The second largest continent, Africa is a land of contrasts. To the north lies the great Sahara, the largest desert in the world. The central parts, which the Equator runs through, are covered in dense tropical rainforests, while further south a series of grassy plateaux (areas of flat highland) give way to narrow coastal plains. Major mountain ranges include the Atlas in the north and the Ruwenzori range on the Uganda-Democratic Republic of Congo border. Africa’s highest mountain is Kilimanjaro, a dormant volcano in Tanzania. To the east is the Great Rift Valley, which contains several huge lakes. Some of the world’s longest rivers drain the continent, including the Nile, Niger, Congo, and the Zambezi.
The Great Rift Valley stretches from Mozambique in the south, through east Africa and the Red Sea, into Syria. In most places the valley is 30–100 km (19–62 miles) wide, with steep sides rising up to 2,000 m (6,562 ft). The valley was formed as blocks of land sank between faults in the Earth’s crust. In east Africa, the valley has two main branches. The Rift Valley is marked by volcanoes, hot springs, and a long chain of lakes.
Lake Victoria is Africa’s largest lake and the second largest freshwater lake in the world. Lying on the Equator, between Kenya, Tanzania, and Uganda, it covers about 69,484 sq km (26,828 sq miles) and reaches 82 m (269 ft) at its deepest point. The River Nile flows out of the northern end of the lake. Lake Victoria is rich in fish, which provide an important source of income for the large numbers of people living along the lake shores.
Africa has three huge deserts. The vast Sahara is the world’s largest desert, and dominates the northern third of the continent. Thousands of years ago, the Sahara had a moist climate. Today, the path of wet winds blowing in from the sea is blocked by other winds blowing outwards from the desert. The Namib and Kalahari deserts cover large areas of southwest Africa. Although it lies along the coast, the Namib Desert, is particularly barren and dry.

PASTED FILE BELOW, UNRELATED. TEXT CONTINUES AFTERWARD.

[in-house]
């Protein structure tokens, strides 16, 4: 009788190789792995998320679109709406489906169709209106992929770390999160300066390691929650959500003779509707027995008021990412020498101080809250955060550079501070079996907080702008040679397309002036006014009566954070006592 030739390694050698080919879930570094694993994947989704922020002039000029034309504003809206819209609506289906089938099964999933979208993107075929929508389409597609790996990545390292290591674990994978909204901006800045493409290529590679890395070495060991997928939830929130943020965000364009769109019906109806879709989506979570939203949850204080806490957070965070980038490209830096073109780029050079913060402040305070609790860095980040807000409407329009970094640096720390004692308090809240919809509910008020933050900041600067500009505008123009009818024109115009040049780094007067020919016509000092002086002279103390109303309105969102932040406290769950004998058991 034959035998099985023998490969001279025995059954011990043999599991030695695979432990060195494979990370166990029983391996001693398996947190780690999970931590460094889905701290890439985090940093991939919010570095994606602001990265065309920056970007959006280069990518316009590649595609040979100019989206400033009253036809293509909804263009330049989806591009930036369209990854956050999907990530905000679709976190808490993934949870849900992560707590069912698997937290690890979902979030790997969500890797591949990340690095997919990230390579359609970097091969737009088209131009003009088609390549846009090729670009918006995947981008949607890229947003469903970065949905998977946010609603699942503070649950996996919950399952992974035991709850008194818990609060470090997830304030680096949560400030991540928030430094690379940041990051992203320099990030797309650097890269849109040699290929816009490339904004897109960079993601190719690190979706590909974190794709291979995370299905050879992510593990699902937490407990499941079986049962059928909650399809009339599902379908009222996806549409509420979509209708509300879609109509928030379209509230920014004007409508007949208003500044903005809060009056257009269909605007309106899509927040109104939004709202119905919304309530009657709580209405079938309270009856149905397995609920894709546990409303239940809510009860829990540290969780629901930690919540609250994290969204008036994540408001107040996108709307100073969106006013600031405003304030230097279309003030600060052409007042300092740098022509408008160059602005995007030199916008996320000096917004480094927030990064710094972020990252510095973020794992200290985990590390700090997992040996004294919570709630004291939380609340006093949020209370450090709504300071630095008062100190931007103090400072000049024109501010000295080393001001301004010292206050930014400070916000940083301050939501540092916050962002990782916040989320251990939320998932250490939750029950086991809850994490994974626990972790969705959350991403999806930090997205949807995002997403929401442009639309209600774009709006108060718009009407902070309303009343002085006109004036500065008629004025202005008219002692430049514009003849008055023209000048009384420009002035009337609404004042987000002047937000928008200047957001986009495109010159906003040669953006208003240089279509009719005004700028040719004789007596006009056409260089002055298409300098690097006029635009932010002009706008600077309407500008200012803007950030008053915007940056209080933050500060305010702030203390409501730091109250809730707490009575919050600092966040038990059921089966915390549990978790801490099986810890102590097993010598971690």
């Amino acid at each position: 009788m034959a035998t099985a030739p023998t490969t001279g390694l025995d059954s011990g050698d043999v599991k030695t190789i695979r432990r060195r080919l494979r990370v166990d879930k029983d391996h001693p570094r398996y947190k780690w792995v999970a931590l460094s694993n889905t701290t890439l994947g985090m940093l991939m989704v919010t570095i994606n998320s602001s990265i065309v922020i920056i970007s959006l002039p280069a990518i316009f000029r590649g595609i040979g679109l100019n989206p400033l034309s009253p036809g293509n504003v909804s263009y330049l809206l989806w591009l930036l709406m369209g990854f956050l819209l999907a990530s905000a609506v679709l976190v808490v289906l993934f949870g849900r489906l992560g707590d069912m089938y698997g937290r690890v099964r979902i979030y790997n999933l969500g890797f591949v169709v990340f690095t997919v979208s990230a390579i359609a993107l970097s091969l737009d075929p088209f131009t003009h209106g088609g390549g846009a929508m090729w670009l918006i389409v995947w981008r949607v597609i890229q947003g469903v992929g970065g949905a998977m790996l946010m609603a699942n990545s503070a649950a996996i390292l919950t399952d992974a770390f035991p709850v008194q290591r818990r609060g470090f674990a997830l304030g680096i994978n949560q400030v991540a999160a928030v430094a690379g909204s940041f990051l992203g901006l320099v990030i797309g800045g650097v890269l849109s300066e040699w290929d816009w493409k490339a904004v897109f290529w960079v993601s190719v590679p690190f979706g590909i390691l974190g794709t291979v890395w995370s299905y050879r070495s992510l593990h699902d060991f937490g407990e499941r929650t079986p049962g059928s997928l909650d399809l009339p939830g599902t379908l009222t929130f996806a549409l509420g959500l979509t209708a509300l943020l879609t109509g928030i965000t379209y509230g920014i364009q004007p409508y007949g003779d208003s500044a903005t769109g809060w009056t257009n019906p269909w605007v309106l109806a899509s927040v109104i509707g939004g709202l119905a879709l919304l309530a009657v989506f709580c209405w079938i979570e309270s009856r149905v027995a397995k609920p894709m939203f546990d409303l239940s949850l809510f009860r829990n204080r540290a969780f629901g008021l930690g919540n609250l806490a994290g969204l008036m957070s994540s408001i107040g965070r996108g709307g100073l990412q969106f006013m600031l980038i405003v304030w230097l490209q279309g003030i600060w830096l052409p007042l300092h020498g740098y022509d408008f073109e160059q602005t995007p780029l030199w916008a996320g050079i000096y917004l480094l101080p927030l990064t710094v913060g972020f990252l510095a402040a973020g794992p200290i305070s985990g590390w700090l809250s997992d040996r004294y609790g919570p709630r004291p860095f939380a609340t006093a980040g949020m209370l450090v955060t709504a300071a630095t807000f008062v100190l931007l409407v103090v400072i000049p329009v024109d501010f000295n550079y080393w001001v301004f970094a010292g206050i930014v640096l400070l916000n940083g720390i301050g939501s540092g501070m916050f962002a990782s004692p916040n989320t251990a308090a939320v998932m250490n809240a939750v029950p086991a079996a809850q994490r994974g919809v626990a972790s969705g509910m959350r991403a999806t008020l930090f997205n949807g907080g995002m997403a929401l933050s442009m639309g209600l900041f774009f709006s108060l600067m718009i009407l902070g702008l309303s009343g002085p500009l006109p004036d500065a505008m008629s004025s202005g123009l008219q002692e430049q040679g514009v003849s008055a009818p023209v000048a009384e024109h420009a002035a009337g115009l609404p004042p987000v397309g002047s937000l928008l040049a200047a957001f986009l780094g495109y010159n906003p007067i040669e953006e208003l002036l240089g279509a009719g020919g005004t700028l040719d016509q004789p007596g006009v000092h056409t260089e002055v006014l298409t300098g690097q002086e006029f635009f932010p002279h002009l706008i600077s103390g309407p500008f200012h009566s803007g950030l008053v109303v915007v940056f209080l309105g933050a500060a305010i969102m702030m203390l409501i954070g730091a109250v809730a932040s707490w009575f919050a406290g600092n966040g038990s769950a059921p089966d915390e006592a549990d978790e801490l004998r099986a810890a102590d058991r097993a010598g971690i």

The world’s second largest rainforest, after the Amazon, lies in central Africa. It teems with plant and animal life, including rare creatures such as okapis. It was also the home of several groups of pygmies, but many now live in settled villages, as vast areas of forest have been destroyed for logging and farming. One group, the Bambuti, still live in the northeast forests of Democratic Republic of Congo.
The highest mountains in southern Africa are the Drakensberg. They form part of the rim of a saucer-shaped plateau of high land, called the Great Escarpment. In the local Zulu language, the mountains are known as Quathlamba, which means the “barrier of pointed spears”. The highest peak, Thabana Ntlenyana, rises 3,482 m (11,424 ft) above sea level, and is capped with snow in winter.
- Area: 30,131,536 sq km (11,633,846 sq miles)
- Highest point: Mt. Kilimanjaro, Tanzania, 5,895 m (19,341 ft) Map I9
- Longest river: Nile, Egypt/Sudan/Uganda, 6,738 km (4,187 miles) Map H3
- Largest lake: L. Victoria, Tanzania/Uganda/Kenya, 69,484 sq km (26,828 sq miles) Map I8
- Largest island: Madagascar, 587,040 sq km (226,660 sq miles) Map K11
- Highest temperature: Al’Aziziyah, Libya, 58°C (136°F)
- Lowest temperature: Ilfrane, Morocco, -24°C (-11°F)
The Niger is Africa’s third longest river. From its source in Guinea, it flows some 4,180 km (2,597 miles) across west Africa to its delta in Nigeria. Along its long course, the Niger drains a river basin almost three times the size of France. The Niger’s water is used for irrigation and hydroelectric power, but its usefulness for transport is limited by its many waterfalls and rapids.
Africa has an amazing variety of wildlife. Huge herds of zebra and wildebeest roam the grassy plains, preyed on by lions and cheetahs. There are elephants, ostriches, and long-necked giraffes. Hippos wallow in rivers and swamps. In the rainforests live chimpanzees and gorillas, among the rarest animals on Earth.
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